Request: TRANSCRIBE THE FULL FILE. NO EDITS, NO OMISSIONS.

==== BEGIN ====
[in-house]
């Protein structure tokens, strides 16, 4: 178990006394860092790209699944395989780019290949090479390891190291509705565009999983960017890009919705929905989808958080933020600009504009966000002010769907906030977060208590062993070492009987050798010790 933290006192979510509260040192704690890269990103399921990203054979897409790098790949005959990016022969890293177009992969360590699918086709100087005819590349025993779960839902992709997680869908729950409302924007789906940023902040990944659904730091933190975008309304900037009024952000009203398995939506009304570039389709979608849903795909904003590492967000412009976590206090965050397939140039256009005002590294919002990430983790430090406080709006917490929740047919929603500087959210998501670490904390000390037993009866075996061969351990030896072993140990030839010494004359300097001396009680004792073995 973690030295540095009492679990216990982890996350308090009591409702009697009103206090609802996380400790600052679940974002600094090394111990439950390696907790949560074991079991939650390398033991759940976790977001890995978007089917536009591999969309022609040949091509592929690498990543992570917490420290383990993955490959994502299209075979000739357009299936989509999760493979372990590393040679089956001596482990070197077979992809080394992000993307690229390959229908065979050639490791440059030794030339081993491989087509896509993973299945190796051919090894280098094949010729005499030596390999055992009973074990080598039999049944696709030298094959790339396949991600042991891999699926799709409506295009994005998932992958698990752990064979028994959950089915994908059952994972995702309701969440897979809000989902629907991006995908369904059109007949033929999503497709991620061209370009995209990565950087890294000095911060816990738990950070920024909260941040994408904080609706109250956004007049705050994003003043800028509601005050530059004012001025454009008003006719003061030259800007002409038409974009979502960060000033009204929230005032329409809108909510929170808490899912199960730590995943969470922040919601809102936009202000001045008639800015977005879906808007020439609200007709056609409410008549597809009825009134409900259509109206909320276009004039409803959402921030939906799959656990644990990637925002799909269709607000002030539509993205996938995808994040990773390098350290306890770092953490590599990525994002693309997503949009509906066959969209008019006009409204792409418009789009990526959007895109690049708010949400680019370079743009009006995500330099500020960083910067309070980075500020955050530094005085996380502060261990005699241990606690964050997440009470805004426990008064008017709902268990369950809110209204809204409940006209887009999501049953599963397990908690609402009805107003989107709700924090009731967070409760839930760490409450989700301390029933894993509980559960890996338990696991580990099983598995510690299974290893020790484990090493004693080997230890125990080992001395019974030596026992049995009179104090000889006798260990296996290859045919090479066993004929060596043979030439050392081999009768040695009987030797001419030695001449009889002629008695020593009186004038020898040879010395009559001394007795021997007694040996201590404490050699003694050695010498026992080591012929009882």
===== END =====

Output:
[in-house]
């Protein structure tokens, strides 16, 4: 178990006394860092790209699944395989780019290949090479390891190291509705565009999983960017890009919705929905989808958080933020600009504009966000002010769907906030977060208590062993070492009987050798010790 933290006192979510509260040192704690890269990103399921990203054979897409790098790949005959990016022969890293177009992969360590699918086709100087005819590349025993779960839902992709997680869908729950409302924007789906940023902040990944659904730091933190975008309304900037009024952000009203398995939506009304570039389709979608849903795909904003590492967000412009976590206090965050397939140039256009005002590294919002990430983790430090406080709006917490929740047919929603500087959210998501670490904390000390037993009866075996061969351990030896072993140990030839010494004359300097001396009680004792073995 973690030295540095009492679990216990982890996350308090009591409702009697009103206090609802996380400790600052679940974002600094090394111990439950390696907790949560074991079991939650390398033991759940976790977001890995978007089917536009591999969309022609040949091509592929690498990543992570917490420290383990993955490959994502299209075979000739357009299936989509999760493979372990590393040679089956001596482990070197077979992809080394992000993307690229390959229908065979050639490791440059030794030339081993491989087509896509993973299945190796051919090894280098094949010729005499030596390999055992009973074990080598039999049944696709030298094959790339396949991600042991891999699926799709409506295009994005998932992958698990752990064979028994959950089915994908059952994972995702309701969440897979809000989902629907991006995908369904059109007949033929999503497709991620061209370009995209990565950087890294000095911060816990738990950070920024909260941040994408904080609706109250956004007049705050994003003043800028509601005050530059004012001025454009008003006719003061030259800007002409038409974009979502960060000033009204929230005032329409809108909510929170808490899912199960730590995943969470922040919601809102936009202000001045008639800015977005879906808007020439609200007709056609409410008549597809009825009134409900259509109206909320276009004039409803959402921030939906799959656990644990990637925002799909269709607000002030539509993205996938995808994040990773390098350290306890770092953490590599990525994002693309997503949009509906066959969209008019006009409204792409418009789009990526959007895109690049708010949400680019370079743009009006995500330099500020960083910067309070980075500020955050530094005085996380502060261990005699241990606690964050997440009470805004426990008064008017709902268990369950809110209204809204409940006209887009999501049953599963397990908690609402009805107003989107709700924090009731967070409760839930760490409450989700301390029933894993509980559960890996338990696991580990099983598995510690299974290893020790484990090493004693080997230890125990080992001395019974030596026992049995009179104090000889006798260990296996290859045919090479066993004929060596043979030439050392081999009768040695009987030797001419030695001449009889002629008695020593009186004038020898040879010395009559001394007795021997007694040996201590404490050699003694050695010498026992080591012929009882």